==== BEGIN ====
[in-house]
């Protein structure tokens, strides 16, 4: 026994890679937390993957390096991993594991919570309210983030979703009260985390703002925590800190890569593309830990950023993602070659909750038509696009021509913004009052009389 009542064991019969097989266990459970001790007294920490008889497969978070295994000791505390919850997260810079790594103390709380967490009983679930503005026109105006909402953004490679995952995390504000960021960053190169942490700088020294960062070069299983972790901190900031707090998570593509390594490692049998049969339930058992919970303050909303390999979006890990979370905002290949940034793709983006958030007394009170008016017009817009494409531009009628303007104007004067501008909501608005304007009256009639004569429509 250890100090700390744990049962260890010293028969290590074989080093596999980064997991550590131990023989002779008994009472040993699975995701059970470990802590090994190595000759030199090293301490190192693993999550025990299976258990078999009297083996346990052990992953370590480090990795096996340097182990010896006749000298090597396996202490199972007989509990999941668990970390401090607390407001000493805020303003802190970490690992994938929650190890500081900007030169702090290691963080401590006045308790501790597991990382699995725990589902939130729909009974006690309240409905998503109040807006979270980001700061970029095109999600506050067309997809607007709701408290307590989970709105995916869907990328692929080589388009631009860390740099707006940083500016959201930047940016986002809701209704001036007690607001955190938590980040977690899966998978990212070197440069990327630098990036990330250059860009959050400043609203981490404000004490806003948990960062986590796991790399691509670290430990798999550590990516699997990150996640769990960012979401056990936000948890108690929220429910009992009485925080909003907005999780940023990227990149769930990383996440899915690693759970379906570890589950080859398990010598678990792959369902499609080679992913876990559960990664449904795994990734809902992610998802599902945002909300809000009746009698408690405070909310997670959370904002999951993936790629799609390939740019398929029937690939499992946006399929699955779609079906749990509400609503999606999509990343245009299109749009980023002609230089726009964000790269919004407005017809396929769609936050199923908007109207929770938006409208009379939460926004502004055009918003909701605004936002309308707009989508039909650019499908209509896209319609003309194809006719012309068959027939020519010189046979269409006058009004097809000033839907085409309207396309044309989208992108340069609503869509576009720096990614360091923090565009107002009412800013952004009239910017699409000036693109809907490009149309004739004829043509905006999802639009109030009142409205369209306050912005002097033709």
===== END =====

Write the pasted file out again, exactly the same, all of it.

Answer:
[in-house]
């Protein structure tokens, strides 16, 4: 026994890679937390993957390096991993594991919570309210983030979703009260985390703002925590800190890569593309830990950023993602070659909750038509696009021509913004009052009389 009542064991019969097989266990459970001790007294920490008889497969978070295994000791505390919850997260810079790594103390709380967490009983679930503005026109105006909402953004490679995952995390504000960021960053190169942490700088020294960062070069299983972790901190900031707090998570593509390594490692049998049969339930058992919970303050909303390999979006890990979370905002290949940034793709983006958030007394009170008016017009817009494409531009009628303007104007004067501008909501608005304007009256009639004569429509 250890100090700390744990049962260890010293028969290590074989080093596999980064997991550590131990023989002779008994009472040993699975995701059970470990802590090994190595000759030199090293301490190192693993999550025990299976258990078999009297083996346990052990992953370590480090990795096996340097182990010896006749000298090597396996202490199972007989509990999941668990970390401090607390407001000493805020303003802190970490690992994938929650190890500081900007030169702090290691963080401590006045308790501790597991990382699995725990589902939130729909009974006690309240409905998503109040807006979270980001700061970029095109999600506050067309997809607007709701408290307590989970709105995916869907990328692929080589388009631009860390740099707006940083500016959201930047940016986002809701209704001036007690607001955190938590980040977690899966998978990212070197440069990327630098990036990330250059860009959050400043609203981490404000004490806003948990960062986590796991790399691509670290430990798999550590990516699997990150996640769990960012979401056990936000948890108690929220429910009992009485925080909003907005999780940023990227990149769930990383996440899915690693759970379906570890589950080859398990010598678990792959369902499609080679992913876990559960990664449904795994990734809902992610998802599902945002909300809000009746009698408690405070909310997670959370904002999951993936790629799609390939740019398929029937690939499992946006399929699955779609079906749990509400609503999606999509990343245009299109749009980023002609230089726009964000790269919004407005017809396929769609936050199923908007109207929770938006409208009379939460926004502004055009918003909701605004936002309308707009989508039909650019499908209509896209319609003309194809006719012309068959027939020519010189046979269409006058009004097809000033839907085409309207396309044309989208992108340069609503869509576009720096990614360091923090565009107002009412800013952004009239910017699409000036693109809907490009149309004739004829043509905006999802639009109030009142409205369209306050912005002097033709």